Author: Kim, D.
25Title: Father's Playbook: From Health Communication Research to Bilingual Prenatal Health Intervention
Authors: Cunningham, Mackert
26Title: Menstruation-Related Care of Children and Adolescents Provided by Nurses: An Integrative Review
Authors: Sinay
27Title: Statewide Assessment of Diabetes Related Disparities in Latinx LGBT+ Adults
Author: Cuevas, Yockey, Zuñiga
28Title: Spanish Translation and Cultural Adaptation of the Postpartum Coping Scale and the Postpartum Sources of Stress Scale
Author: Blanco Arroyo, Walker
29Title: Addressing Collaboration Barriers Associated with Doula Care: The Promotion of Social Justice in a Maternity Unit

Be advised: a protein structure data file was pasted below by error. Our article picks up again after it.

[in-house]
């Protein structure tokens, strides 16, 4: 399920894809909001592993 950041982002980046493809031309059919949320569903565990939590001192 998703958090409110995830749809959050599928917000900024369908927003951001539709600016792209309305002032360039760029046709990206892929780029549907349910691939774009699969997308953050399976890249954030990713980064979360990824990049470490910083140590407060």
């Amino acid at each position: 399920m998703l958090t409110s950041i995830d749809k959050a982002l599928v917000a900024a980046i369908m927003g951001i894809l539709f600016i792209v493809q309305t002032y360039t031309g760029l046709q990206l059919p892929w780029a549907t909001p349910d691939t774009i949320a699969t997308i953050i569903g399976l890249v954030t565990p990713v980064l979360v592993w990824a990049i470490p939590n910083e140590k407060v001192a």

Author: Desai, Greathouse
30Title: Reimagining Maternity Tours Inclusive of Spanish-Speaking Patients
Author: Miller, Morris
31Title: Integrating the Advanced Pratice Registered Nurse in Hurricane Disaster Response
Author: Nash

Poster Instructions

Format: 

  • Maximum size to fit a poster display board space 44 in. (H) by 60 in. (W). 
  • Hangers will be provided.

Poster Printing: 

  • Printing services are available at The University of Texas at Austin School of Nursing. Please email your information and file to Janet Ehle at jehle@nursing.utexas.edu before Friday, March 1, 2024. 
  • You may submit a PDF, PowerPoint or Keynote file. JPGs are not accepted. 
  • For your convenience, you can download UT Austin School of Nursing branded templates. Each template file has several design options. 
  • There is an $80 print charge for poster printing. Click here to make online payments before poster pick up in NUR 5.198. Posters will not be delivered to the conference directly. Poster printing is also available at different departments on campus.